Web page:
As the film progresses, the audience starts to see how helpless Rosemary is. There are a few times when Rosemary is so close to getting help and escaping the coven, but nothing ever changes. The best example is towards the end of the film when she calls Doctor Hill from a phone booth. This scene epitomizes everything Rosemary has been feeling. The entire scene is one long take, which forces the audience to feel like they are there with her, and they can’t look away from her. The scene has no music either, just the diegetic sounds of New York. After finally getting Doctor Hill on the phone, she rambles, “Dr. Hill there’s a plot. I know that sounds crazy, you’re probably thinking.. My god, this poor girl has really flipped”. Towards the end of the call, a tall figure comes right up to the phone booth, and suspenseful music finally starts to play. After the call, the figure turns around, the music turns peaceful. It’s just someone wanting to use the phone. Doctor Hill agrees to see her and she goes and tells him everything she knows. He seemingly agrees with what she says, and lets her go sleep in one of his rooms. For Rosemary and the audience, this is a huge relief. After being alone the entire movie, Rosemary finally has someone to help her. When Rosemary wakes up, Guy and all of her neighbors pour in the room, sedating Rosemary. This comes as a huge shock to everyone. There’s a great shot of Rosemary, Guy, and her obstetrician. Rosemary is in the left corner cowering and looking up at Dr. Sapirstein. Only Sapirstein’s torso is showing, revealing how powerful he is and how powerless Rosemary is. To make the shot even more symbolic, Guy is in the background pacing around, nervous. This shows how he wants to save Rosemary but he already made a deal with the coven so he couldn’t back out. The audience soon comes to the conclusion that no one could help Rosemary.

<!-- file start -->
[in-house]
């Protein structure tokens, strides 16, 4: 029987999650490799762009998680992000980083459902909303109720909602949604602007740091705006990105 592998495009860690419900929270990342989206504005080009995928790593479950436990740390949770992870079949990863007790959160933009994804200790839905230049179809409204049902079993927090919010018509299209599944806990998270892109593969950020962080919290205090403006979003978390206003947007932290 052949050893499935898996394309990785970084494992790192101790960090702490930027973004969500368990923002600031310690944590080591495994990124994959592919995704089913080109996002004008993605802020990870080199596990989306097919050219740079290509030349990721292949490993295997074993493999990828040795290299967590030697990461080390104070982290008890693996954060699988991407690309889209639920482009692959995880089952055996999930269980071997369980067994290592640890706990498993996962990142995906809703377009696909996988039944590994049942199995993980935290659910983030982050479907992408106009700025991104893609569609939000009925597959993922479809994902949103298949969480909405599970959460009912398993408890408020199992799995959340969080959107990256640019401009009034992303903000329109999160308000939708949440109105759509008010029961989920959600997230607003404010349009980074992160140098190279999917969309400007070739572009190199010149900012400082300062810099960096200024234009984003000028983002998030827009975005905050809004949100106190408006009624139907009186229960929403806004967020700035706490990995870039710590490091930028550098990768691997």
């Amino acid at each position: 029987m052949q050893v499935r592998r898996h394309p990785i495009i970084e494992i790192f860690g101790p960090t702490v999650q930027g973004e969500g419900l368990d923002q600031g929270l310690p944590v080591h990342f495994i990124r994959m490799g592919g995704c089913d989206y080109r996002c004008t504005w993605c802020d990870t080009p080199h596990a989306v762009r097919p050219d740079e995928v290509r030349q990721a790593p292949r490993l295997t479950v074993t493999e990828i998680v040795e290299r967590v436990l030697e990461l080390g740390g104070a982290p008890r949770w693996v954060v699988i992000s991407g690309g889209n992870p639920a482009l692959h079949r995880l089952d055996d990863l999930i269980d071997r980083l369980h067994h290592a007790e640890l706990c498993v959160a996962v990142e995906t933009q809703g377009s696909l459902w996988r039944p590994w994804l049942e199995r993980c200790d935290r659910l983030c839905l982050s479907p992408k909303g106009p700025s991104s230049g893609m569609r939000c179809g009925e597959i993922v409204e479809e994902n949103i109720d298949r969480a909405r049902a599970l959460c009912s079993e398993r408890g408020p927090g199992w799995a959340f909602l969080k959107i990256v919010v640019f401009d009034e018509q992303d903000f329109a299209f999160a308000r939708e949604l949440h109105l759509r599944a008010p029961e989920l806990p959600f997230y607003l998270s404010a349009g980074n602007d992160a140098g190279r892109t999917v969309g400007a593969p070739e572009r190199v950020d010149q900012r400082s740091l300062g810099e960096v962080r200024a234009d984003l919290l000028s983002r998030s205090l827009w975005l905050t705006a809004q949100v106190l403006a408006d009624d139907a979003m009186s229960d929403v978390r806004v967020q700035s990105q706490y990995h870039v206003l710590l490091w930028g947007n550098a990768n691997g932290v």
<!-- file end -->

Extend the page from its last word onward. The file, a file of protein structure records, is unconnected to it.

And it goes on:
All of these aspects of Rosemary’s Baby build up to the incredible final scene, where all of Rosemary’s suspicions were true, and she gave birth to the devil’s child. As anyone would be, she’s shocked and not willing to accept. But her maternal instincts kick in, and she accepts to care for the child. The ending perfectly wraps up all the clues and notions both the audience and Rosemary had throughout the movie. It truly makes Rosemary’s Baby a classic psychological horror movie.picture-of-rosemarys-baby-photo.jpg

2 thoughts on “Why Rosemary’s Baby is an Effective Psychological Horror Movie

  1. Great and thoughtful article Collin! I must admit I never saw this film (I’m normally not too much into horror films), but now I’m curious.
    On another note, I wish you a lot of success with your blog!